- Bernstein EF, Fronek A: Current status of non-invasive tests in the diagnosis of peripheral arterial disease. Surg Clin North Am. 1982, 62:473-87. 10.1016/s0039-6109(16)42739-8
- Salonen JT, Salonen R: Ultrasound B-mode imaging in observational studies of atherosclerotic progression. Circulation. 1993, 87:II56-65.
A Study of the Peripheral Vessels in Patients With Type 2 Diabetes Mellitus With or Without Foot Involvement
Ethics Statement and Conflict of Interest Disclosures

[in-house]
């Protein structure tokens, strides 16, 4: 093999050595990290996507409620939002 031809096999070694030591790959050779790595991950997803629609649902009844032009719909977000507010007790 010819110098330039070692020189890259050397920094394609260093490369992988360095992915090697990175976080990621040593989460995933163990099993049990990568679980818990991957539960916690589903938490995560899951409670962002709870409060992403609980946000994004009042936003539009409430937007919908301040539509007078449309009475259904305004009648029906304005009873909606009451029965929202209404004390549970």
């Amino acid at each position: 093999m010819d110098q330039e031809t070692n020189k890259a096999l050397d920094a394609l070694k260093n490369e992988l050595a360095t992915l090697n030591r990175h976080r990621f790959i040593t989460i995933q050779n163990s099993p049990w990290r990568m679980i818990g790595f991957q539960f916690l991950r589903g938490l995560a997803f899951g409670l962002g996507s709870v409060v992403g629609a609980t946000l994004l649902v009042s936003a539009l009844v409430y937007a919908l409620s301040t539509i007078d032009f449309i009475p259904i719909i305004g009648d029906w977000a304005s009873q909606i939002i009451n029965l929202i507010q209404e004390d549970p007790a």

Human subjects: Consent was obtained or waived by all participants in this study. SCB Medical College Ethics Committee issued approval 1536/IEC/SCBMCH/2022. The Institutional Ethics Committee reviewed and discussed your application to conduct the above-mentioned Multi Centre study entitled; "A Study of the Peripheral Vessels in Patients With Type 2 Diabetes Mellitus With or Without Foot Involvement". Animal subjects: All authors have confirmed that this study did not involve animal subjects or tissue. Conflicts of interest: In compliance with the ICMJE uniform disclosure form, all authors declare the following: Payment/services info: All authors have declared that no financial support was received from any organization for the submitted work. Financial relationships: All authors have declared that they have no financial relationships at present or within the previous three years with any organizations that might have an interest in the submitted work. Other relationships: All authors have declared that there are no other relationships or activities that could appear to have influenced the submitted work.